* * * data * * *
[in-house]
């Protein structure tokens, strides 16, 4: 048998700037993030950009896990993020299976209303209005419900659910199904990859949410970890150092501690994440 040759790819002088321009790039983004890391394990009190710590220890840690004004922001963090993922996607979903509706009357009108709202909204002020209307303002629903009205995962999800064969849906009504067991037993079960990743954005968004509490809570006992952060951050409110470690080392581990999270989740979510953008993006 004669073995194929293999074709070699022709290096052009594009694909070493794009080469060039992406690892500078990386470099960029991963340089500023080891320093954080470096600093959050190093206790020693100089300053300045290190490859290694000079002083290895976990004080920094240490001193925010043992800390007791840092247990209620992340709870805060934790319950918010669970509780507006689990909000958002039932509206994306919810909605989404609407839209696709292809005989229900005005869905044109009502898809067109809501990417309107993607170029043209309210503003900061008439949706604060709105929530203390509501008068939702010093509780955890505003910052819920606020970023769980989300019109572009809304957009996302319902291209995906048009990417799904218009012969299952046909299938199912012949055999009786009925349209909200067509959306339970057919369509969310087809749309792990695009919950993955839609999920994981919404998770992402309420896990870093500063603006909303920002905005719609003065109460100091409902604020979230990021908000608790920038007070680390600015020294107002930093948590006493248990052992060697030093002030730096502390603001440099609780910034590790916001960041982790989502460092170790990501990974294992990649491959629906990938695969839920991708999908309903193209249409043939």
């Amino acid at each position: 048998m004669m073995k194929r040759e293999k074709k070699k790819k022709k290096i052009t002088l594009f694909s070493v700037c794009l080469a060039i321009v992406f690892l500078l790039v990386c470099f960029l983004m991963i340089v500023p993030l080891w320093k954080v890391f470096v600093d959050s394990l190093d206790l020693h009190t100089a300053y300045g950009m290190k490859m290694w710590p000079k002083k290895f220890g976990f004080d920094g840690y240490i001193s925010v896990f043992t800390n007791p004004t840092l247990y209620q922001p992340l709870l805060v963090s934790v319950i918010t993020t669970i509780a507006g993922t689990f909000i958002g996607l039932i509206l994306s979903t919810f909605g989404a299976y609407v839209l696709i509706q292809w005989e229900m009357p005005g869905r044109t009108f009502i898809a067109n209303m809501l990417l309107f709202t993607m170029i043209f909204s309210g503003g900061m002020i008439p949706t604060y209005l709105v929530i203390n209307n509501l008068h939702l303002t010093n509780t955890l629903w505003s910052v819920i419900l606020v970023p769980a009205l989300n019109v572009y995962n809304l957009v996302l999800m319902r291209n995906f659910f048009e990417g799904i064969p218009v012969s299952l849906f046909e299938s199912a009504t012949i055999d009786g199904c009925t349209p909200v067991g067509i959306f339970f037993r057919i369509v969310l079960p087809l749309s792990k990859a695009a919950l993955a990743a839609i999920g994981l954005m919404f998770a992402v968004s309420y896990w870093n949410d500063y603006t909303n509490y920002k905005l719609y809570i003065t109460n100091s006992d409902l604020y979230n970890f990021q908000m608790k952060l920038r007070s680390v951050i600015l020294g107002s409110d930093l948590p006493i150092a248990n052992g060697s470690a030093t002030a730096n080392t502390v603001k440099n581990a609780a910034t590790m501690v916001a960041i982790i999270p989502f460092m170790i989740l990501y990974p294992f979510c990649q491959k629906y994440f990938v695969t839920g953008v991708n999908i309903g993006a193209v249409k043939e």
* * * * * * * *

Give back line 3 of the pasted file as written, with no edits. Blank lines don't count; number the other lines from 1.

């Amino acid at each position: 048998m004669m073995k194929r040759e293999k074709k070699k790819k022709k290096i052009t002088l594009f694909s070493v700037c794009l080469a060039i321009v992406f690892l500078l790039v990386c470099f960029l983004m991963i340089v500023p993030l080891w320093k954080v890391f470096v600093d959050s394990l190093d206790l020693h009190t100089a300053y300045g950009m290190k490859m290694w710590p000079k002083k290895f220890g976990f004080d920094g840690y240490i001193s925010v896990f043992t800390n007791p004004t840092l247990y209620q922001p992340l709870l805060v963090s934790v319950i918010t993020t669970i509780a507006g993922t689990f909000i958002g996607l039932i509206l994306s979903t919810f909605g989404a299976y609407v839209l696709i509706q292809w005989e229900m009357p005005g869905r044109t009108f009502i898809a067109n209303m809501l990417l309107f709202t993607m170029i043209f909204s309210g503003g900061m002020i008439p949706t604060y209005l709105v929530i203390n209307n509501l008068h939702l303002t010093n509780t955890l629903w505003s910052v819920i419900l606020v970023p769980a009205l989300n019109v572009y995962n809304l957009v996302l999800m319902r291209n995906f659910f048009e990417g799904i064969p218009v012969s299952l849906f046909e299938s199912a009504t012949i055999d009786g199904c009925t349209p909200v067991g067509i959306f339970f037993r057919i369509v969310l079960p087809l749309s792990k990859a695009a919950l993955a990743a839609i999920g994981l954005m919404f998770a992402v968004s309420y896990w870093n949410d500063y603006t909303n509490y920002k905005l719609y809570i003065t109460n100091s006992d409902l604020y979230n970890f990021q908000m608790k952060l920038r007070s680390v951050i600015l020294g107002s409110d930093l948590p006493i150092a248990n052992g060697s470690a030093t002030a730096n080392t502390v603001k440099n581990a609780a910034t590790m501690v916001a960041i982790i999270p989502f460092m170790i989740l990501y990974p294992f979510c990649q491959k629906y994440f990938v695969t839920g953008v991708n999908i309903g993006a193209v249409k043939e």